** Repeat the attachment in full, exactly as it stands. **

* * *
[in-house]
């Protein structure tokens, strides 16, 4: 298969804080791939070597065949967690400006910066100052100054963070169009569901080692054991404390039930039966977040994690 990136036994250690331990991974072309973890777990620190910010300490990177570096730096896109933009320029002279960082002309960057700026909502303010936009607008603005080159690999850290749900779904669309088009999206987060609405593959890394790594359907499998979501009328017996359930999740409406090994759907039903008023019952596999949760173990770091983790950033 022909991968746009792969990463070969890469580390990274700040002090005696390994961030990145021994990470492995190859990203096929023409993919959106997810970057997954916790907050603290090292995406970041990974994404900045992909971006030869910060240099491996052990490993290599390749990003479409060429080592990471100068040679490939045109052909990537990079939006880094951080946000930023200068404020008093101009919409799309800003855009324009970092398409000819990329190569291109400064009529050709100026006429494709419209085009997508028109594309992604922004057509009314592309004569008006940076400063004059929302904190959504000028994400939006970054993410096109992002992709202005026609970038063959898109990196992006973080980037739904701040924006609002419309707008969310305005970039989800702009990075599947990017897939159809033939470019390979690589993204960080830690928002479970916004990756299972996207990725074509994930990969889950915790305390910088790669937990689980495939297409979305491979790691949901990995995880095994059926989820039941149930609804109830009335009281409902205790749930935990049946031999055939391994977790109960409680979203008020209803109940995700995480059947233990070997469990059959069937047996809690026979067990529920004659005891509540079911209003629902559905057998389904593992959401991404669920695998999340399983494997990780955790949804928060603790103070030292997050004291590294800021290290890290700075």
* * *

[in-house]
């Protein structure tokens, strides 16, 4: 298969804080791939070597065949967690400006910066100052100054963070169009569901080692054991404390039930039966977040994690 990136036994250690331990991974072309973890777990620190910010300490990177570096730096896109933009320029002279960082002309960057700026909502303010936009607008603005080159690999850290749900779904669309088009999206987060609405593959890394790594359907499998979501009328017996359930999740409406090994759907039903008023019952596999949760173990770091983790950033 022909991968746009792969990463070969890469580390990274700040002090005696390994961030990145021994990470492995190859990203096929023409993919959106997810970057997954916790907050603290090292995406970041990974994404900045992909971006030869910060240099491996052990490993290599390749990003479409060429080592990471100068040679490939045109052909990537990079939006880094951080946000930023200068404020008093101009919409799309800003855009324009970092398409000819990329190569291109400064009529050709100026006429494709419209085009997508028109594309992604922004057509009314592309004569008006940076400063004059929302904190959504000028994400939006970054993410096109992002992709202005026609970038063959898109990196992006973080980037739904701040924006609002419309707008969310305005970039989800702009990075599947990017897939159809033939470019390979690589993204960080830690928002479970916004990756299972996207990725074509994930990969889950915790305390910088790669937990689980495939297409979305491979790691949901990995995880095994059926989820039941149930609804109830009335009281409902205790749930935990049946031999055939391994977790109960409680979203008020209803109940995700995480059947233990070997469990059959069937047996809690026979067990529920004659005891509540079911209003629902559905057998389904593992959401991404669920695998999340399983494997990780955790949804928060603790103070030292997050004291590294800021290290890290700075």